“The Red Maple” by A.Y. Jackson

  • the red maple

Description

Description

Mural Artist: Stephen Sammon 2007
Located on site at Huntsville's Hometown IDA Drugstore
Sponsored By: Huntsville's Hometown IDA Drugstore and The Huntsville BIA

A.Y. Jackson's painting of a young maple tree cluster is thought to have been painted on the Oxtongue River Rapids while on a trip with Tom Thomson. The view depictes the young maple as struggling to grow and mature beside the life giving river. The symbolism of this painting is a direct relationship to the struggle and development of the Group of Seven themselves, who had a hard time with art critics and reviewers when they first started showing their work. The subject matter, as well as the style of the brush strokes, serve as a reminder that this new group of painters is here to stay.

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  • Address 10 Main St E, Huntsville ON
  • Category A.Y. Jackson
  • Location Huntsville

Artist Name : A.Y. Jackson

Description

A.Y. Jackson (1882-1974) was born in Montreal and left school at an early age to work at a Montreal printing company. He studied art for a short time at the Art Institute of Chicago in 1906, and in 1907 he moved to Paris, France, where he studied art at the Academie Julian. It was during this time that he was influenced by the French impressionists, an influence that would impact the future of Canadian art. Jackson returned to Canada in 1912 and by 1914 was ready to give up on the country as a place for an artist to flourish. At this crucial time he was contacted by Lawren S. Harris and J.E.H. MacDonald. Harris pleaded with Jackson not to leave the country, and offered to pay his wages and give him a free studio space if he were to move to Toronto and join the art movement they were beginning to establish. Jackson took up the offer, and soon found himself sharing a studio space with Tom Thomson. The two men became quick friends and Jackson was happy to share with Thomson the modern art he had experienced in Paris. At the advent of World War I, he was hired by the War Records Department to document the the fighting action on canvas. When the Group of Seven formed in 1920, Jackson was a key figure and very vocal proponent of the group's ideals. He spent the final years of his life at the McMichael Canadian Collection museum in Kleinburg, where he lived as a guest of the owners Robert and Signe McMichael.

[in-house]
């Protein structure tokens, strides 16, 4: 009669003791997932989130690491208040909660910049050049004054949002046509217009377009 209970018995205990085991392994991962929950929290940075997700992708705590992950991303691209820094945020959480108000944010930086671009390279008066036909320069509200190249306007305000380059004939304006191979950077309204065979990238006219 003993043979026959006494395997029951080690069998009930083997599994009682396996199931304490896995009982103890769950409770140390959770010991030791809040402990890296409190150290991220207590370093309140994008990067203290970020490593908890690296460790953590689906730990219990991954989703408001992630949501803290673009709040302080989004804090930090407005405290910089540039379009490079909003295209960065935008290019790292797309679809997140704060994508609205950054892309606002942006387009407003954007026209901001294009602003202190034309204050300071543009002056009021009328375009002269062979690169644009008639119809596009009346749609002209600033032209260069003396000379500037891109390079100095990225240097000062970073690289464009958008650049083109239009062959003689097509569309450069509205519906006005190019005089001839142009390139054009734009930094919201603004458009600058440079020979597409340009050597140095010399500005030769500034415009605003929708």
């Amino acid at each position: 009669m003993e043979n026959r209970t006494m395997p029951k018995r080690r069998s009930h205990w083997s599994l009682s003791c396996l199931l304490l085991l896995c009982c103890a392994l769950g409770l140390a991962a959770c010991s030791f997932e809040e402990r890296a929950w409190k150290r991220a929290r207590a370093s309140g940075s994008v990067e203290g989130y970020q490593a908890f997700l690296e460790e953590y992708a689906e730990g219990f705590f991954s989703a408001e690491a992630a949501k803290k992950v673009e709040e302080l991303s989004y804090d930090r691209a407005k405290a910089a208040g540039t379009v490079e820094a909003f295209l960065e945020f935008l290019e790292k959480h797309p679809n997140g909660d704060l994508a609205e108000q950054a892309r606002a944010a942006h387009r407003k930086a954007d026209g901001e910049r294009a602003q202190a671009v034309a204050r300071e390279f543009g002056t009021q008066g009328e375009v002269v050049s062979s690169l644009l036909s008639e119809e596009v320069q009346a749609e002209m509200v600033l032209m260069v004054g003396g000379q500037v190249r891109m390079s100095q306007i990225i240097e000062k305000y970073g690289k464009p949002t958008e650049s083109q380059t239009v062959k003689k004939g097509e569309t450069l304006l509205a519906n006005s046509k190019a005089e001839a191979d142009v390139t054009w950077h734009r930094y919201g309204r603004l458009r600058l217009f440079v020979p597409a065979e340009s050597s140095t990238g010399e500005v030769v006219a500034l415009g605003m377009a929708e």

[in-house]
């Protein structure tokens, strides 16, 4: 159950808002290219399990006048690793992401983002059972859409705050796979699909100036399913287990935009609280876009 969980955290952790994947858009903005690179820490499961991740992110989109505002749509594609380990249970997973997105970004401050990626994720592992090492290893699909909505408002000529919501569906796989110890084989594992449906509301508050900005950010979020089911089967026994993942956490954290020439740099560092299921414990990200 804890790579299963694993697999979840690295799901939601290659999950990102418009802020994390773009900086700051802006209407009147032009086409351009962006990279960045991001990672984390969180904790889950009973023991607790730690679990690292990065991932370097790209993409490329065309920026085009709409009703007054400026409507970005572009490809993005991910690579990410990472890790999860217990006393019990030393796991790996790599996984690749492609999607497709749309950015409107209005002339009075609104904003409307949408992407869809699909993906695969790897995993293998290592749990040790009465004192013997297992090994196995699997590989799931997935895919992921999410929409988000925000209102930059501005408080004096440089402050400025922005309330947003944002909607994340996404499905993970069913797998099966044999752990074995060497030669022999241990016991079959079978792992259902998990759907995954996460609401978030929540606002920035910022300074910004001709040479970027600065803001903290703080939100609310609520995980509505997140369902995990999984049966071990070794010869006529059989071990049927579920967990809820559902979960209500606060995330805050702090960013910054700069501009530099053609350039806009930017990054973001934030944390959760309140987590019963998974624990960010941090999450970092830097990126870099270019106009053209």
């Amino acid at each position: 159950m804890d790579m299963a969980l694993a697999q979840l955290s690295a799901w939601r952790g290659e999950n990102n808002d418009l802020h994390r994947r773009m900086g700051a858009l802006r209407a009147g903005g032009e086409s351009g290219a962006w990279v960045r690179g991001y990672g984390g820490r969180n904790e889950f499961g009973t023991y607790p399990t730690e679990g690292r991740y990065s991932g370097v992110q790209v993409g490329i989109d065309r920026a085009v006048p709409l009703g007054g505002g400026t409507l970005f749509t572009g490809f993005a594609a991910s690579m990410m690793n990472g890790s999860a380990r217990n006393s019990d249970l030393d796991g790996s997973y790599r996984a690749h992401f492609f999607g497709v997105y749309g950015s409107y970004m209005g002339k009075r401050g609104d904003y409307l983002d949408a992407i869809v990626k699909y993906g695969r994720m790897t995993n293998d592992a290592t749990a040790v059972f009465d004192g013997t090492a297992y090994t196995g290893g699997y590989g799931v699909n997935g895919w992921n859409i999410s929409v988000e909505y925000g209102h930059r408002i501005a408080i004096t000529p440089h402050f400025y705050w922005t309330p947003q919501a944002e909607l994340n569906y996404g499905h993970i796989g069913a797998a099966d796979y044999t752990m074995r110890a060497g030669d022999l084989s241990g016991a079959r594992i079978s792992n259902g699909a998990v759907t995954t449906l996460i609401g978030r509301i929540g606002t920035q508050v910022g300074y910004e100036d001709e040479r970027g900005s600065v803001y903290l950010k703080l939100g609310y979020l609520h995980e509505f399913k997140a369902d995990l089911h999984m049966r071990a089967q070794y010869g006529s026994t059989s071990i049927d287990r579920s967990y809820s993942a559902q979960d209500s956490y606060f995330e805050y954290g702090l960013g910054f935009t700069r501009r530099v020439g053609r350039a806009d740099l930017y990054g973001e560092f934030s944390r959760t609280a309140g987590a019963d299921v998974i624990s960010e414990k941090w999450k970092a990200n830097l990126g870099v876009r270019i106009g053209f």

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“The Red Maple” by A.Y. Jackson
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“The Red Maple” by A.Y. Jackson